I have to admit to never having been to Havasu or Parker in Arizona. Today was the perfect day to be there. The weather was warm and overcast as we are waiting for the storm to come in. I can only imagine this place during the heat of August. God bless those folks. There is the river (Colorado) that runs through town. On either side of the river banks there is growth, some weeds, small trees and a few feet of desert grasses. After that you have sand for miles, and miles, and miles more. This place was des-o-late! The folks there seem happy enough, however, to play and live along this great river and happier still that the tourists come around to enjoy it also. A small bustling town, full of people who love the desert life.

We drove past an interesting new 'plant' where many cows were eating peacefully under shaded canopies complete with over head fans to keep them comfy. I wondered why there would be a dairy so far out in the desert...well it's not a dairy, it's a plant for making energy out of recycled hay (if you get my drift). What will they think of next? Hello Ed Begley!

The surrounding area west of Phoenix has grown considerably since we drove through just a few years ago. Lots of new housing and industry! It's always a surprise for me when I see Phoenix on the horizon, a city out in the middle of vast land, POP! just sitting there like L.A.

We found our hotel in the downtown area and checked in. Construction is bustling around us and you can still hear it pounding away at 8 in the evening. But the city lights are pretty and our room is very large and unexpectedly nice. The large arched window frames other hotels and the downtown area, a parking area that is lit with giant white balls reminiscent of the 60's, and trees filled with white twinkle lights. It's pretty to see the cars going up and down the block and hear an occasional honking horn, and bus rumble by- stopping and hearing the "pecsssh" of the air brakes. We are obviously near an airport and we can see the planes as they fly by ready to land. Some of them are silent, while they others roar through the air between the buildings. I love the city and so all of the noise is music to my ears. There are trains here also, and we can here them call out a warning as they approach the intersection a mile or so off.

Tomorrow while Thor is in his meetings, I will wander through the city with camera in hand. The last visit here I spent considerable time at the Catholic Mission. Such pretty architecture I couldn't resist! This city is interesting in many ways. One of them is how there is a very modern building sitting cheek to jowl next to a hundred year old church, a high rise next to a small bakery, a commercial bank neighboring a condo. Never an empty lot, always construction. I come, you'd better smile.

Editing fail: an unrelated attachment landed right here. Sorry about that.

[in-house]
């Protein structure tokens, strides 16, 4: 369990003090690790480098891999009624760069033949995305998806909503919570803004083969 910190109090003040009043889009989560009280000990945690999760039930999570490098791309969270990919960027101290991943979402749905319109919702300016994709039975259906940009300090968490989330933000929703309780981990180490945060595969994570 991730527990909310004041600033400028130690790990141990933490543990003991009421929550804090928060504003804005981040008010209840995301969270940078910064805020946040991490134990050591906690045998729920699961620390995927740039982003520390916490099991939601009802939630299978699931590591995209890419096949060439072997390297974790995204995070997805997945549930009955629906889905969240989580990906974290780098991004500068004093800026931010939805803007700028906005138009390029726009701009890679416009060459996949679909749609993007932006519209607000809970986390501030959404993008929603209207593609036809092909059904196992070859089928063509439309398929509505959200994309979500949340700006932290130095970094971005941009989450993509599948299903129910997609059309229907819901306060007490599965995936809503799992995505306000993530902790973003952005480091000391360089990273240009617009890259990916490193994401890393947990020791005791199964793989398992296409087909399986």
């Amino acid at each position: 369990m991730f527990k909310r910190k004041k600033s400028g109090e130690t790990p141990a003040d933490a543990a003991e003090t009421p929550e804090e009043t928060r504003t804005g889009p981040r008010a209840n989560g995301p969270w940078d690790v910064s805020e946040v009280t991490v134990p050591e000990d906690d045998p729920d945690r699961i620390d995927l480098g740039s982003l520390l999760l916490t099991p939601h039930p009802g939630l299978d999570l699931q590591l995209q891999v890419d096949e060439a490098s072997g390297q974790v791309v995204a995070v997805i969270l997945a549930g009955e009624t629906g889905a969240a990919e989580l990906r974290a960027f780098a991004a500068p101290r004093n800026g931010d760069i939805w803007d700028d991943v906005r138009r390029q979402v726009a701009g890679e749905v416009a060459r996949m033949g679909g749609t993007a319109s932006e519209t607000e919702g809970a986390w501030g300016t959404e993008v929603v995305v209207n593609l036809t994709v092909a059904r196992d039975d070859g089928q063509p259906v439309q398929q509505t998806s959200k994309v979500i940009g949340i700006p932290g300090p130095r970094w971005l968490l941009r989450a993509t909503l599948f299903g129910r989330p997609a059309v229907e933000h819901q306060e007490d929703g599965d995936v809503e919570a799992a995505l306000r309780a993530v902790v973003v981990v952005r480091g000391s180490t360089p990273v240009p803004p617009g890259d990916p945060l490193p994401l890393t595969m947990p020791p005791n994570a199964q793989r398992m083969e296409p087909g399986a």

add to sk*rt


Lisa M. said...

Oh what a trip, can't wait for the photo's.

Oh, the place's you'll go~!

melissa c said...

I LOVE LOVE LOVE your new blog page! Blue is so soothing! I did my room in blues. Love it!

I love road trips too! It's the best way to see the world!

chronicler said...

wow you sure make a four hour drive through the barren waste of eastern california sound good! Next time I'm going with you. ;-)

Sarah said...

What a cool idea to have that GPS game! Can you get a picture of that tall crowded sign post you described on your trip back home?

s'mee said...

Lisa, photos coming...along with links after I talk with sis about this new "upgrade" hurumph!

Melissa, Thanks! My fav. colour is green, but I like the blue also! It's a good change.

Sis, anytime! The back seat is yours!

Sarah, I took a photo of the pole, plus lots of other stuff. I'll post them soon. The GPS thing is something you can google/Ask and find more info on. A GPS costs about $400 and so Thor and I won't be officially playing anytime soon! lol But there are different types of the game and groups and its a whole big deal! who knew?

Lisa M. said...


I haven't dared the new transistion.

I am a cling to the old ways, till you don't have a choice type girl.

Someday, I'll grow up.


(or not)